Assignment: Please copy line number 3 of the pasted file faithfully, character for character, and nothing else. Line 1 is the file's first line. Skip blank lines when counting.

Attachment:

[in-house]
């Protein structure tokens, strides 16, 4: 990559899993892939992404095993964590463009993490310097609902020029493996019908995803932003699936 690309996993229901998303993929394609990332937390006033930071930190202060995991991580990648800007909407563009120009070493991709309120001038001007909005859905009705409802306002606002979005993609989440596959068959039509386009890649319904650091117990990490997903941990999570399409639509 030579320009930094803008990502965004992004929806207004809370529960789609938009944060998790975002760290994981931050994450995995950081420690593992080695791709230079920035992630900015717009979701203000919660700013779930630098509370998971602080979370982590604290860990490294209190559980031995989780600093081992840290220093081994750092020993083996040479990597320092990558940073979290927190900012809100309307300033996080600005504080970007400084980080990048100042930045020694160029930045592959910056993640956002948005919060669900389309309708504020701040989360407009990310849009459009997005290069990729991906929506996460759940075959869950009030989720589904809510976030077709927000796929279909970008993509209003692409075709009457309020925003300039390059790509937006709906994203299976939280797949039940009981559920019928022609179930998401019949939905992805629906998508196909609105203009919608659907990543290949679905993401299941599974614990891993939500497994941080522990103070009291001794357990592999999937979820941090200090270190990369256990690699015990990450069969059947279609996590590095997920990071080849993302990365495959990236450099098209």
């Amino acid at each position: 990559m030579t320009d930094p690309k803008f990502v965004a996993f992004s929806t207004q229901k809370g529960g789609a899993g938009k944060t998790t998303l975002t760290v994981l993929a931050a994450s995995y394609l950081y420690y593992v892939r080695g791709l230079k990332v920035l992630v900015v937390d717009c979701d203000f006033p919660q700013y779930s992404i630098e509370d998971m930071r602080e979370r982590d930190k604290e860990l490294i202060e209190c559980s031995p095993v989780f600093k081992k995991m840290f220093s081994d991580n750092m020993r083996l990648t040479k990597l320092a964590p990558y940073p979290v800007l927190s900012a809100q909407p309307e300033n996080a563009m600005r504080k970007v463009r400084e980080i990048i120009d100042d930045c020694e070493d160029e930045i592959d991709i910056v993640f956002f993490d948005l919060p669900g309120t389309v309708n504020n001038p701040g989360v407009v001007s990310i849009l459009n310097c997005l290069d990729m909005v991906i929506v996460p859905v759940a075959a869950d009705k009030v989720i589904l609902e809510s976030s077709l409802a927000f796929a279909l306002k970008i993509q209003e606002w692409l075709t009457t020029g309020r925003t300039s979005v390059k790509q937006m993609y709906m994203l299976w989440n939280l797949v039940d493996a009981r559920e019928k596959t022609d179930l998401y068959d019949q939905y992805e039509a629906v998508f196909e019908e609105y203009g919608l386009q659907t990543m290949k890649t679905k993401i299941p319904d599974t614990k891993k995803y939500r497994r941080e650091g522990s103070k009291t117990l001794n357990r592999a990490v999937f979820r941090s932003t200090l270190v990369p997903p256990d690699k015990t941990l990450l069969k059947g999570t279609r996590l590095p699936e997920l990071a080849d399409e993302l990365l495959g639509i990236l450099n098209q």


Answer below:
């Amino acid at each position: 990559m030579t320009d930094p690309k803008f990502v965004a996993f992004s929806t207004q229901k809370g529960g789609a899993g938009k944060t998790t998303l975002t760290v994981l993929a931050a994450s995995y394609l950081y420690y593992v892939r080695g791709l230079k990332v920035l992630v900015v937390d717009c979701d203000f006033p919660q700013y779930s992404i630098e509370d998971m930071r602080e979370r982590d930190k604290e860990l490294i202060e209190c559980s031995p095993v989780f600093k081992k995991m840290f220093s081994d991580n750092m020993r083996l990648t040479k990597l320092a964590p990558y940073p979290v800007l927190s900012a809100q909407p309307e300033n996080a563009m600005r504080k970007v463009r400084e980080i990048i120009d100042d930045c020694e070493d160029e930045i592959d991709i910056v993640f956002f993490d948005l919060p669900g309120t389309v309708n504020n001038p701040g989360v407009v001007s990310i849009l459009n310097c997005l290069d990729m909005v991906i929506v996460p859905v759940a075959a869950d009705k009030v989720i589904l609902e809510s976030s077709l409802a927000f796929a279909l306002k970008i993509q209003e606002w692409l075709t009457t020029g309020r925003t300039s979005v390059k790509q937006m993609y709906m994203l299976w989440n939280l797949v039940d493996a009981r559920e019928k596959t022609d179930l998401y068959d019949q939905y992805e039509a629906v998508f196909e019908e609105y203009g919608l386009q659907t990543m290949k890649t679905k993401i299941p319904d599974t614990k891993k995803y939500r497994r941080e650091g522990s103070k009291t117990l001794n357990r592999a990490v999937f979820r941090s932003t200090l270190v990369p997903p256990d690699k015990t941990l990450l069969k059947g999570t279609r996590l590095p699936e997920l990071a080849d399409e993302l990365l495959g639509i990236l450099n098209q």